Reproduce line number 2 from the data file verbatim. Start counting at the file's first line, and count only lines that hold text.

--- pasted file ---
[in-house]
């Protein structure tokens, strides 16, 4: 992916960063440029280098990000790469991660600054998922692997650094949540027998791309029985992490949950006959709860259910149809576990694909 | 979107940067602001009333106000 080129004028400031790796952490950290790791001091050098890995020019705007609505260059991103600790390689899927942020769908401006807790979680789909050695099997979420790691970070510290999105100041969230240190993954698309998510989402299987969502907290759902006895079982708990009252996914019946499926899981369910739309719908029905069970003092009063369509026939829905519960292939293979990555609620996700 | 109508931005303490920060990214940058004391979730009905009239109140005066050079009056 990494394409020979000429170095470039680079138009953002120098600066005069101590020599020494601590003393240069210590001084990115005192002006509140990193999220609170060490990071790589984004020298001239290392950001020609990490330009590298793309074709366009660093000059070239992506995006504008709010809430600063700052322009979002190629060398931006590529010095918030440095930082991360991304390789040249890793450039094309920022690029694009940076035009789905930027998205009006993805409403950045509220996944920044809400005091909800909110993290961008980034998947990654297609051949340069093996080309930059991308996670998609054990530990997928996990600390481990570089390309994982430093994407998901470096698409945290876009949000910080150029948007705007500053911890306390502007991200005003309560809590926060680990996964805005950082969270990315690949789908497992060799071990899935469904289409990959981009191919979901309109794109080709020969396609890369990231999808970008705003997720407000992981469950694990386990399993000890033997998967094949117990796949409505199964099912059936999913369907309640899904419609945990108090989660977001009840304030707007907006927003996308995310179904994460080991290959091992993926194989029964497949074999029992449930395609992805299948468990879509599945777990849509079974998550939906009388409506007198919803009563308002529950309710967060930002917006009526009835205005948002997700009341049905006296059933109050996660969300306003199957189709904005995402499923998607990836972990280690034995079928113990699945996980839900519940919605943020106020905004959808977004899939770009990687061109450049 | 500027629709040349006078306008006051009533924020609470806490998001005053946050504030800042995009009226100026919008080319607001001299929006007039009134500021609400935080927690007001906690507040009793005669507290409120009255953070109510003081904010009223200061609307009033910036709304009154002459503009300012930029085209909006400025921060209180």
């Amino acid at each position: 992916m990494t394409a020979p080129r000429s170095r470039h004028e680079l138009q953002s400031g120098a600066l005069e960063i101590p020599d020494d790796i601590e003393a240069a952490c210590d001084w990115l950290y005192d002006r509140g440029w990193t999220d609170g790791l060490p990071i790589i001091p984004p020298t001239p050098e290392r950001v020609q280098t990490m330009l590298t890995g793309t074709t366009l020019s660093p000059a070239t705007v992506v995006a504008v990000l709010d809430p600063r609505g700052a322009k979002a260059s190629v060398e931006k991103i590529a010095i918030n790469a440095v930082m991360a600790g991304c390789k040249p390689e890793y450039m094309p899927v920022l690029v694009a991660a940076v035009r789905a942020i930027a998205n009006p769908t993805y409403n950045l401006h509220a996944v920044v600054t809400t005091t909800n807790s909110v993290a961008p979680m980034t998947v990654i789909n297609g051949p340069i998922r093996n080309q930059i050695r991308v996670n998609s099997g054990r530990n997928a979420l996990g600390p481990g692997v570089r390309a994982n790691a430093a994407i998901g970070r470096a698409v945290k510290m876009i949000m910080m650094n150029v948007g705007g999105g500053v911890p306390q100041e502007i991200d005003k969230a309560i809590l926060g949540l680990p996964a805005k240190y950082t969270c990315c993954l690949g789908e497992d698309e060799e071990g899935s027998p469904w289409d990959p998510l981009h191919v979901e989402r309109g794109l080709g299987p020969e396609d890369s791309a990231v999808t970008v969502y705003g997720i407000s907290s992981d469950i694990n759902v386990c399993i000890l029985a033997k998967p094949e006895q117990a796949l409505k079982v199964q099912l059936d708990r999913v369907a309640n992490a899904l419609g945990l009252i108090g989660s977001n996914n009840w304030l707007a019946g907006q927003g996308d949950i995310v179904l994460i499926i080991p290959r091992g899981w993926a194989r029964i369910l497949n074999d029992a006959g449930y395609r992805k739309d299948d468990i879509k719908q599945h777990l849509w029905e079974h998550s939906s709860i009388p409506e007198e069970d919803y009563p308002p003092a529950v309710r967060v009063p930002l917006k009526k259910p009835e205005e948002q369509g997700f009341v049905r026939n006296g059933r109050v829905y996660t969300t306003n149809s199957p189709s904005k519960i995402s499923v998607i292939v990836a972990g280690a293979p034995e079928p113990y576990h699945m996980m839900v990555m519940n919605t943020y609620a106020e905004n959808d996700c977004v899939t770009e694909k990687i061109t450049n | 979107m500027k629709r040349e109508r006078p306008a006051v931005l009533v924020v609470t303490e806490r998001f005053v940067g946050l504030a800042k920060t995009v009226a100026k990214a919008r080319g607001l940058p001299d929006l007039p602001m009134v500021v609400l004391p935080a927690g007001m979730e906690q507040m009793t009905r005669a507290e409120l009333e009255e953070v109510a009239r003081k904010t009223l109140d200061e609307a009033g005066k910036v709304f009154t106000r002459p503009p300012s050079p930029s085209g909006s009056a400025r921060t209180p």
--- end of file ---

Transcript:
């Protein structure tokens, strides 16, 4: 992916960063440029280098990000790469991660600054998922692997650094949540027998791309029985992490949950006959709860259910149809576990694909 | 979107940067602001009333106000 080129004028400031790796952490950290790791001091050098890995020019705007609505260059991103600790390689899927942020769908401006807790979680789909050695099997979420790691970070510290999105100041969230240190993954698309998510989402299987969502907290759902006895079982708990009252996914019946499926899981369910739309719908029905069970003092009063369509026939829905519960292939293979990555609620996700 | 109508931005303490920060990214940058004391979730009905009239109140005066050079009056 990494394409020979000429170095470039680079138009953002120098600066005069101590020599020494601590003393240069210590001084990115005192002006509140990193999220609170060490990071790589984004020298001239290392950001020609990490330009590298793309074709366009660093000059070239992506995006504008709010809430600063700052322009979002190629060398931006590529010095918030440095930082991360991304390789040249890793450039094309920022690029694009940076035009789905930027998205009006993805409403950045509220996944920044809400005091909800909110993290961008980034998947990654297609051949340069093996080309930059991308996670998609054990530990997928996990600390481990570089390309994982430093994407998901470096698409945290876009949000910080150029948007705007500053911890306390502007991200005003309560809590926060680990996964805005950082969270990315690949789908497992060799071990899935469904289409990959981009191919979901309109794109080709020969396609890369990231999808970008705003997720407000992981469950694990386990399993000890033997998967094949117990796949409505199964099912059936999913369907309640899904419609945990108090989660977001009840304030707007907006927003996308995310179904994460080991290959091992993926194989029964497949074999029992449930395609992805299948468990879509599945777990849509079974998550939906009388409506007198919803009563308002529950309710967060930002917006009526009835205005948002997700009341049905006296059933109050996660969300306003199957189709904005995402499923998607990836972990280690034995079928113990699945996980839900519940919605943020106020905004959808977004899939770009990687061109450049 | 500027629709040349006078306008006051009533924020609470806490998001005053946050504030800042995009009226100026919008080319607001001299929006007039009134500021609400935080927690007001906690507040009793005669507290409120009255953070109510003081904010009223200061609307009033910036709304009154002459503009300012930029085209909006400025921060209180």